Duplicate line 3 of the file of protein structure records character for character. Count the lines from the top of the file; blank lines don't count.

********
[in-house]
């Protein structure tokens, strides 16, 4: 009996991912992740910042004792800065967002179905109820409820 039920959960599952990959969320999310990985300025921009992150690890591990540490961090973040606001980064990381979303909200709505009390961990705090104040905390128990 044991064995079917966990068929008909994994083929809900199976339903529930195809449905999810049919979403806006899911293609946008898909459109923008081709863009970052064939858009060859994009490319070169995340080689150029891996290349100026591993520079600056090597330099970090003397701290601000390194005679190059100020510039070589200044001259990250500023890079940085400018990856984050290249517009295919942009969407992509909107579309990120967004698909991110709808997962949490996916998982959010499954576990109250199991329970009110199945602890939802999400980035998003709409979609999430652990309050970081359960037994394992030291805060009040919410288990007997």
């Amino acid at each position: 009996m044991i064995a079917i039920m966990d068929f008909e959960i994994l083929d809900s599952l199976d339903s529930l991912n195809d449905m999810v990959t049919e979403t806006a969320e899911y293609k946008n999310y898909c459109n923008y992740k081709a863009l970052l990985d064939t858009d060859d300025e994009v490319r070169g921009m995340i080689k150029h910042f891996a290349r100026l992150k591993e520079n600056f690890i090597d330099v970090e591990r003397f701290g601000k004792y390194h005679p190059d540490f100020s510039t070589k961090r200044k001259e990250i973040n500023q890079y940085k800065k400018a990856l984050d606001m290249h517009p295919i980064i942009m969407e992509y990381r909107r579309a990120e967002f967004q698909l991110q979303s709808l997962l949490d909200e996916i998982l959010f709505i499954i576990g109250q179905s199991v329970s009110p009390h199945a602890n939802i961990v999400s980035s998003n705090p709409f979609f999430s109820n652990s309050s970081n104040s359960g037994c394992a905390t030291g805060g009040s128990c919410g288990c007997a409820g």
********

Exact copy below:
């Amino acid at each position: 009996m044991i064995a079917i039920m966990d068929f008909e959960i994994l083929d809900s599952l199976d339903s529930l991912n195809d449905m999810v990959t049919e979403t806006a969320e899911y293609k946008n999310y898909c459109n923008y992740k081709a863009l970052l990985d064939t858009d060859d300025e994009v490319r070169g921009m995340i080689k150029h910042f891996a290349r100026l992150k591993e520079n600056f690890i090597d330099v970090e591990r003397f701290g601000k004792y390194h005679p190059d540490f100020s510039t070589k961090r200044k001259e990250i973040n500023q890079y940085k800065k400018a990856l984050d606001m290249h517009p295919i980064i942009m969407e992509y990381r909107r579309a990120e967002f967004q698909l991110q979303s709808l997962l949490d909200e996916i998982l959010f709505i499954i576990g109250q179905s199991v329970s009110p009390h199945a602890n939802i961990v999400s980035s998003n705090p709409f979609f999430s109820n652990s309050s970081n104040s359960g037994c394992a905390t030291g805060g009040s128990c919410g288990c007997a409820g």